On January 20, 2015, the US Supreme Court rendered its precedent-setting decision in Teva[1] that reversed the Federal Circuit’s practice of reviewing all District Court claim constructions de novo on appeal. Instead the Supreme Court found that some decisions are entitled to deference as a consequence of certain factual findings that require Courts of Appeal to apply a “clear error” standard of review, and consequently, bringing the review of US claims constructions methodology more in line with the Canadian approach.

The phrase within the claim at issue in Teva was “molecular weight of 5 to 8 kilodaltons”, which Sandoz argued was “fatally indefinite” as the claim did not establish which method of calculation should be used. After considering the expert evidence, the District Court concluded the claim was sufficiently definite as the skilled person would understand “molecular weight” to be calculated by “peak average molecular weight”. The Federal Circuit disagreed, finding, on a de novo review, that the term “molecular weight” was indefinite and thus, the patent invalid. In Canada, interference with the construction on appeal would be doubtful, as patents are construed with a mind willing to understand from the perspective of the skilled person[2].

In reversing the Federal Circuit’s decision, the US Supreme Court held that a Court of Appeals must not set aside a District Court’s findings of fact unless it is “clearly erroneous”. While the Supreme Court identified that claims construction is a question of law, sometimes construction may have “evidentiary underpinnings” that require a District Court to resolve subsidiary factual disputes, which like all factual determinations, must be reviewed for clear error[3]. While the Dissent in Teva argued that claims construction does not involve factual findings, the Majority held that this reasoning overlooked instances, as was present in Teva, where parties present competing fact-related claims by different experts, which must be resolved by the court[4].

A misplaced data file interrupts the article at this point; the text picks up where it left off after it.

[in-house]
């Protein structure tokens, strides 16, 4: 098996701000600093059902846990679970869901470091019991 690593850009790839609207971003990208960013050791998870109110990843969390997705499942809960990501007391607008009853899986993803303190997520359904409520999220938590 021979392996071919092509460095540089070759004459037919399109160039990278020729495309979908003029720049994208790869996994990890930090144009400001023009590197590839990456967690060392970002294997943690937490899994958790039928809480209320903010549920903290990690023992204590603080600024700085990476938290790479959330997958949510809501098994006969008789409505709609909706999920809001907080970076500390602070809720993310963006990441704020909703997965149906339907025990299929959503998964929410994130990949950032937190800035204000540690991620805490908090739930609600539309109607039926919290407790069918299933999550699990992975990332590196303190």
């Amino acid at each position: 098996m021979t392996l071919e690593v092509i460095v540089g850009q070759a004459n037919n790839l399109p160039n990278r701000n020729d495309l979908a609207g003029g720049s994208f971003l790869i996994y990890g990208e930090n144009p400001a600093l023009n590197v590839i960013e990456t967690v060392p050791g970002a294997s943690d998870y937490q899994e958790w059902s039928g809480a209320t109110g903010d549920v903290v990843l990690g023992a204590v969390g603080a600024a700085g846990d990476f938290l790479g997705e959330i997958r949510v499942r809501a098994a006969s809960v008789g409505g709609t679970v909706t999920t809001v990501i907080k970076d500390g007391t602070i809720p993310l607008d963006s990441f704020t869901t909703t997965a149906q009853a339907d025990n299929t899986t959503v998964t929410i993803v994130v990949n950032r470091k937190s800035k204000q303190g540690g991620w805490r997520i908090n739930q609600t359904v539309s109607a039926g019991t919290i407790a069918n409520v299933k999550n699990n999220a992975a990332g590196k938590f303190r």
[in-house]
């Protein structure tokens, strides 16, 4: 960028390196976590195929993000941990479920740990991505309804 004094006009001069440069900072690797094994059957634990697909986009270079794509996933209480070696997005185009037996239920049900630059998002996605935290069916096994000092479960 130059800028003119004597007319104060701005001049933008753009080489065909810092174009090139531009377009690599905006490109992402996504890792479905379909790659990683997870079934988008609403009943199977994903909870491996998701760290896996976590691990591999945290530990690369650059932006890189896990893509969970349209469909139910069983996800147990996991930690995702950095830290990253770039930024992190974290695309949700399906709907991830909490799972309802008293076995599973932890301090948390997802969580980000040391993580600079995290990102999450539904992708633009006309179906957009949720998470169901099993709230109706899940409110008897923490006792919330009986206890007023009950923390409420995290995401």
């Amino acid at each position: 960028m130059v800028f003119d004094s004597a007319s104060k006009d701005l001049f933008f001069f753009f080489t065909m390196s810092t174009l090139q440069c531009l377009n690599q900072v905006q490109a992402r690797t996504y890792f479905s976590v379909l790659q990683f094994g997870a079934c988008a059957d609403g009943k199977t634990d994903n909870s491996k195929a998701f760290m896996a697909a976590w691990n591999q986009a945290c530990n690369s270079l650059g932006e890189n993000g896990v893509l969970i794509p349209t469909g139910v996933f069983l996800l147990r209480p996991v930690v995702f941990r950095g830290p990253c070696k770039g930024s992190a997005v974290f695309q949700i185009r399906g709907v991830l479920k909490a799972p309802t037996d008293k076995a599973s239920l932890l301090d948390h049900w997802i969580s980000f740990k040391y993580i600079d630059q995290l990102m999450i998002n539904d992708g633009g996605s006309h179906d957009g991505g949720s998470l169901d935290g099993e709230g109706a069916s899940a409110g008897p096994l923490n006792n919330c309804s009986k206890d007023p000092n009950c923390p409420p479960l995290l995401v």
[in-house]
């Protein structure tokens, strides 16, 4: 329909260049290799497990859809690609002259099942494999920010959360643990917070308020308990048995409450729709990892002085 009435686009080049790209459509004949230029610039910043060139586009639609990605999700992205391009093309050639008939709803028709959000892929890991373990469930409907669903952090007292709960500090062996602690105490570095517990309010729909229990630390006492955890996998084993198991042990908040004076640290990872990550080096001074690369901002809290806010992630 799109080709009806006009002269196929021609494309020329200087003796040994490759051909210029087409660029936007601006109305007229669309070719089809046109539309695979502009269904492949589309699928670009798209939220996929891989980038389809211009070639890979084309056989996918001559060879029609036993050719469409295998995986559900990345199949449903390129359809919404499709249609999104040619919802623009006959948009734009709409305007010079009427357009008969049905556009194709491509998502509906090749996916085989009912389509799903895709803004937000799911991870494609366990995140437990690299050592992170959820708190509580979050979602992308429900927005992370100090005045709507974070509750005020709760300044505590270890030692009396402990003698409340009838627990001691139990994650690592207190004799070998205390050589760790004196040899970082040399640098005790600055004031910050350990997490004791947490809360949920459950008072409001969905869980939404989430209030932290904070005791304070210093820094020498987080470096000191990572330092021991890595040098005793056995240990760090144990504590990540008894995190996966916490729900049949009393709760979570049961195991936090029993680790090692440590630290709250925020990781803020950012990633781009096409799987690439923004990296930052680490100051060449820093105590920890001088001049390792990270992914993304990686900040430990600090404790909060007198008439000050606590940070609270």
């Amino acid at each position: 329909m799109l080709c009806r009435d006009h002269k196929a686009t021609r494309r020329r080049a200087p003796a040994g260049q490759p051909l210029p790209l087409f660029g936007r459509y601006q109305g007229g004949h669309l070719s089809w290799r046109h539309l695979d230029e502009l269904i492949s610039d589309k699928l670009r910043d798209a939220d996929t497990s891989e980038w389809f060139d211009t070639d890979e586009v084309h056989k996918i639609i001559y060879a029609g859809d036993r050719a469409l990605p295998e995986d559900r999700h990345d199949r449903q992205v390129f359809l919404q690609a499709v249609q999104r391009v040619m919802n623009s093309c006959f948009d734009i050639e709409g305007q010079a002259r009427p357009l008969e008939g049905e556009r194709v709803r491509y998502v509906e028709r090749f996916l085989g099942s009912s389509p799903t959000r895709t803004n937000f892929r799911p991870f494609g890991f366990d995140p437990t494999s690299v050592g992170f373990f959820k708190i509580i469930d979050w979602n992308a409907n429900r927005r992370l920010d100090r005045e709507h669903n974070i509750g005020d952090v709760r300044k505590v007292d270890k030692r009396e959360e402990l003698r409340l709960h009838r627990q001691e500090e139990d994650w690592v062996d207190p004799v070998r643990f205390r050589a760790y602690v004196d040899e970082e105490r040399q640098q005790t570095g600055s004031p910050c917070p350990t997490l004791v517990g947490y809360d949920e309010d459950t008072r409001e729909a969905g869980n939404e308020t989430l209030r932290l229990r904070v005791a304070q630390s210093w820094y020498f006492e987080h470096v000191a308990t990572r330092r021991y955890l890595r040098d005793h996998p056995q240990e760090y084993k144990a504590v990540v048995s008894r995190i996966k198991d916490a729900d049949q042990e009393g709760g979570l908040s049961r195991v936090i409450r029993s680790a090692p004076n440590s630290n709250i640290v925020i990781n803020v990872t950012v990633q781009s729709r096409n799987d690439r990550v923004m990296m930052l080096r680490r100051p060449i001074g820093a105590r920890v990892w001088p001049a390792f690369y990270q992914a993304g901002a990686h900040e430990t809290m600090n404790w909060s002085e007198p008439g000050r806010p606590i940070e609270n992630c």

In describing how to apply a “clear error” standard to claims construction, the Supreme Court held that often times, construction requires only an examination of the claim language without underlying factual disputes, and in these instances, construction amounts solely to a determination of law that a Court of Appeals will review de novo. However, where the District Court must consult extrinsic evidence in order to understand, for example, the science or meaning of a term, the District Court will need to make a subsidiary factual finding, which must be reviewed for clear error on appeal[5]. The Supreme Court confirmed however that after resolving any factual dispute, the ultimate interpretation is still a legal conclusion, that the Court of Appeal must review de novo. It is only where the Court of Appeal seeks to overturn the Judge’s finding on an underlying factual dispute that a “clear error” standard applies.

The decision in Teva brings US claims construction methodology closer in line with the Canadian approach. While the use of expert evidence to understand the terms and underlying science in a claim[6] is routinely used by courts in Canada, construction is purely a question of law[7], reviewable on a “correctness” standard[8]. However, as concluded in Teva, a Canadian judge’s assessment of expert evidence and his or her factual determinations as to the state of the art are considered factual findings, that may only be reversed on appeal in light of a “palpable and overriding error”[9]. Consequently, both Canada and now the US permit judicial deference on review for factual determinations during a claim construction.